Three Italian-American brothers, living in the slums of 1940's New York City, try to help each other with one's wrestling career using one brother's promotional skills and another brother's con-artist tactics to thwart a sleazy manager.
After a single, career-minded woman is left on her own to give birth to the child of a married man, she finds a new romantic chance in a cab driver. Meanwhile, the point-of-view of the newborn boy is narrated through voice-over.
In this sequel to Saturday Night Fever, former disco king Tony Manero has left Brooklyn and lives in Manhattan. He stays in a cheap hotel and works as a dance instructor and as a waiter at a dance club, trying to succeed as a professional dancer on Broadway. The breakaway from his Brooklyn life, family and friends seems to have matured Tony and refined his personality, represented by his diminished accent and his avoidance of alcohol and profanity. However, certain attitudes have not changed, as with his most recent girlfriend, who's also the singer of a local rock band.Written by
Mark J. Popp <email@example.com>
Another example of why the '70's were better than the '80's
The people who made "Staying Alive" (yes, including you, Sly) made it for all the wrong reasons. For one thing, they probably thought that Travolta's presence alone would guarantee strong box office. After all, that's what happened with the first movie, right? Yes, and no. "Saturday Night Fever" wasn't a hit JUST BECAUSE of Travolta. Think of "Saturday Night Fever" as a pizza: Travolta was the cheese, but of course cheese alone doesn't complete the pizza; there has to be a nice crisp crust, and there has to be a zesty sauce. In the first movie, the crispy crust was the genuinely worthy storyline--a young man uses music/dance to escape his dreary existence; and the zesty sauce was DISCO!!!!!!! In 1977, Disco was on almost everyone's mind; it was the Place To Be. And the filmmakers were shrewd enough to capitalize on that and smart enough to depict it truthfully and respectfully.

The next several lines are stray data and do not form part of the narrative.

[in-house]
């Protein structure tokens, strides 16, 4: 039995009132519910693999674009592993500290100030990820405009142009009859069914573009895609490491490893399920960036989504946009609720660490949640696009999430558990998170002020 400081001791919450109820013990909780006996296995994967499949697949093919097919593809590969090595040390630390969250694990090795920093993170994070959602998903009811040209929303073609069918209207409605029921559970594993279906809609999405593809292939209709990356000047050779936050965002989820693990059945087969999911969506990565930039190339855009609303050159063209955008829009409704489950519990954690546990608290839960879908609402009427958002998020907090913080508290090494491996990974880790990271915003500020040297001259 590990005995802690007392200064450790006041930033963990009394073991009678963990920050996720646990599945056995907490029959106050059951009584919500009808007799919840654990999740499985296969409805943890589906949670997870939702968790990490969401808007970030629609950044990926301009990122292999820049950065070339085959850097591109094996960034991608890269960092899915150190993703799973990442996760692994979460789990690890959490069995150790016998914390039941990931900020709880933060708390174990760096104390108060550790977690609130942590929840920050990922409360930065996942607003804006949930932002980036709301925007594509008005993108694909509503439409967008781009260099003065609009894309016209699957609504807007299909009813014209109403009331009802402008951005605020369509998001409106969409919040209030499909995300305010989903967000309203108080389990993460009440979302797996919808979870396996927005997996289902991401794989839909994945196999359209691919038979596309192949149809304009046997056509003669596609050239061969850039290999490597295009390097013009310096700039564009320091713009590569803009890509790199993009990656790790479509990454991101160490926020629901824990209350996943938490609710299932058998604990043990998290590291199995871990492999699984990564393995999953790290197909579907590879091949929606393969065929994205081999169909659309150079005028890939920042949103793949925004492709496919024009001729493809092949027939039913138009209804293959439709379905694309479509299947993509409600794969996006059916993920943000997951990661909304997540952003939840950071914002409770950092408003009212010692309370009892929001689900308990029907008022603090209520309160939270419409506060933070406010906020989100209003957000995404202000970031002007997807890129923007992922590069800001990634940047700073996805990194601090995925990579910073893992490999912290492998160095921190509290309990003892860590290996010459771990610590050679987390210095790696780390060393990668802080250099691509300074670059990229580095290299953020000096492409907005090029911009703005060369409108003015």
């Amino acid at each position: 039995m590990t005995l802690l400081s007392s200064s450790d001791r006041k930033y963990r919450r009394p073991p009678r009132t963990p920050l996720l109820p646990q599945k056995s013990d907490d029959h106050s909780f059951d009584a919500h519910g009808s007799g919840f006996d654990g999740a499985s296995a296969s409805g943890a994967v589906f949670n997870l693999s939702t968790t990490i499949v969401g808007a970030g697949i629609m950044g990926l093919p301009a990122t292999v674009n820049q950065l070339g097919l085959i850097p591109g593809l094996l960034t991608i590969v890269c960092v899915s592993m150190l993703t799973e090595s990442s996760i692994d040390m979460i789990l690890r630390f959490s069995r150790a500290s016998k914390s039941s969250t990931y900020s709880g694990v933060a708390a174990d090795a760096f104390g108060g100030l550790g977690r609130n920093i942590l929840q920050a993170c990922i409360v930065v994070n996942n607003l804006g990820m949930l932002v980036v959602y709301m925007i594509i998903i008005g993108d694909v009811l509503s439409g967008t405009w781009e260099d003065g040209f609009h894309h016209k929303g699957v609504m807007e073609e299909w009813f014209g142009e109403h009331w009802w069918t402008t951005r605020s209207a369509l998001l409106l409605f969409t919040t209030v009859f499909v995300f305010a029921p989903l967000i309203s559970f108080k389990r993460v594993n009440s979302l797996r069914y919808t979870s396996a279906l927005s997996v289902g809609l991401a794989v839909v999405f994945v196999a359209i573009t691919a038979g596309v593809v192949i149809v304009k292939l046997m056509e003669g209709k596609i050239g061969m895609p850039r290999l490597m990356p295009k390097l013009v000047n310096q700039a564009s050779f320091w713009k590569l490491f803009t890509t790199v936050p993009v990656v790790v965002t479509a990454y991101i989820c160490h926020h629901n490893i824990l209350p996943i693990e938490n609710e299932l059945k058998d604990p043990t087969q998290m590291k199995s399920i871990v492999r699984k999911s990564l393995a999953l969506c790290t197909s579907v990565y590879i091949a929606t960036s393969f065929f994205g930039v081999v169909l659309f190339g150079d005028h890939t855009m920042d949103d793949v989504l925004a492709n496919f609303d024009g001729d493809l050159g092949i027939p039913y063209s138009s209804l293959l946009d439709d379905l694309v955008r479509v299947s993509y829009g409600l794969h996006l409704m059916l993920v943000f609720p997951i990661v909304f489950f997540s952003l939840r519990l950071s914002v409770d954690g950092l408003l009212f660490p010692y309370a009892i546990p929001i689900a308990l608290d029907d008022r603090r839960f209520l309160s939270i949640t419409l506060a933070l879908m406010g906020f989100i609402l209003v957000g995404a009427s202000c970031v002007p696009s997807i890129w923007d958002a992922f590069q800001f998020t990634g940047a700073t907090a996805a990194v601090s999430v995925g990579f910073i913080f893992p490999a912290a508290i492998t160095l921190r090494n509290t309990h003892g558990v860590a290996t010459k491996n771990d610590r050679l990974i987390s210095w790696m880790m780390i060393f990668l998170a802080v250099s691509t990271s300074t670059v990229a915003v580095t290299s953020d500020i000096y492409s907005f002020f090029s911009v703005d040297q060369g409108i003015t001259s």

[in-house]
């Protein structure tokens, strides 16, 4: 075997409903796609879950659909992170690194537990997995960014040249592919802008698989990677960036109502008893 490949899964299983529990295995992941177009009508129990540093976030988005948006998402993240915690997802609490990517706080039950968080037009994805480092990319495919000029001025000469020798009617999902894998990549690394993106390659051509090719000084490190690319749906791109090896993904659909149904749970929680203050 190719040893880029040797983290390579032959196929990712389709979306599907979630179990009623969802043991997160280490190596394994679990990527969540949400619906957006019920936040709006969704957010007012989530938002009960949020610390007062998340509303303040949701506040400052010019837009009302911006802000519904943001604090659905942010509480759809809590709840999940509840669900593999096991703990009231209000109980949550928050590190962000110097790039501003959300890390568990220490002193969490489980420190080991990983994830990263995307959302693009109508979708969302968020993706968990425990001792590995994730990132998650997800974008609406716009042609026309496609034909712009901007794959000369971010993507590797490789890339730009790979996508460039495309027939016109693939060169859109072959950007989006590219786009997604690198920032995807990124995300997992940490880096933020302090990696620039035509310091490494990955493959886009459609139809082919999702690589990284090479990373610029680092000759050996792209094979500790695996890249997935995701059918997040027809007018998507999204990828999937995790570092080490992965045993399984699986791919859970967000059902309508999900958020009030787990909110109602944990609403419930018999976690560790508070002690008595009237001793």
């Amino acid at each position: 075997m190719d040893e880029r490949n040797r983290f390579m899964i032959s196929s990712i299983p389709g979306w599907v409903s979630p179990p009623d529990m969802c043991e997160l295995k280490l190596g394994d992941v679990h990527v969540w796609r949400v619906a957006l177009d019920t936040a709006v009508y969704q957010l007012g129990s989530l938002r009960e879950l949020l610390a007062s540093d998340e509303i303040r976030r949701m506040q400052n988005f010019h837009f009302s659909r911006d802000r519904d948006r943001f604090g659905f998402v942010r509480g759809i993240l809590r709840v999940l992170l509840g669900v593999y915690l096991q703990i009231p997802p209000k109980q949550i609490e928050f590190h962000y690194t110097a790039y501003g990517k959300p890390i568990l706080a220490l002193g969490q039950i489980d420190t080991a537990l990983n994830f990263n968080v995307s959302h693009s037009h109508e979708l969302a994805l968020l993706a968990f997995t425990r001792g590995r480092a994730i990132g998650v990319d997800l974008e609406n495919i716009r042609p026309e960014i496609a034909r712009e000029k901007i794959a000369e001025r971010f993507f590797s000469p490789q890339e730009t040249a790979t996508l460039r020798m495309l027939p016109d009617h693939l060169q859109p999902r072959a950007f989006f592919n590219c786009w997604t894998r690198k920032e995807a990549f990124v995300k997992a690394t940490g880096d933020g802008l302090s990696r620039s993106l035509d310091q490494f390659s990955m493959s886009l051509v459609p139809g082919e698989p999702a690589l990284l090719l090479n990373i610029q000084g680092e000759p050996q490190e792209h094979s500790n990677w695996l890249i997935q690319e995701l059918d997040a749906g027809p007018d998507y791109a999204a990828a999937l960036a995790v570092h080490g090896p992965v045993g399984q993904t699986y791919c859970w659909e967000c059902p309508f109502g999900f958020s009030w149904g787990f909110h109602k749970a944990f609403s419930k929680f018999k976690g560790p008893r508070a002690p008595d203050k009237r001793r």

Flash forward to 1983, and all "Staying Alive" has to offer is the Cheese. No crust this time, no sauce. No worthwhile storyline, no interesting characters, no reflection of any societal fixation. Let's face it: in 1983, society wasn't going crazy over Broadway dancing. "Staying Alive" has always struck me as a vanity movie, much like a lot of the movies of the 1980's: Let's give the people a Bang For Their Buck. Style over substance.
So that's the main reason why "Staying Alive" didn't stay alive at the box office, or in critics' hearts. Granted, the Cheese in the guise of Travolta is still good. He gives a solid performance and remains true to Tony Manero's character. Plus, I agree with the movie's notion that Manero probably would be an aspiring Broadway dancer 6 years after the events of the first movie--he loves dancing AND show-boating so much.
But that's as good as this movie gets. Most of it is just too ordinary, while the first movie was anything BUT. "Saturday Night Fever" is that cool, funny, exciting, talented kid down the block; "Staying Alive" is that kid's dull, quiet, clueless, ordinary younger brother.
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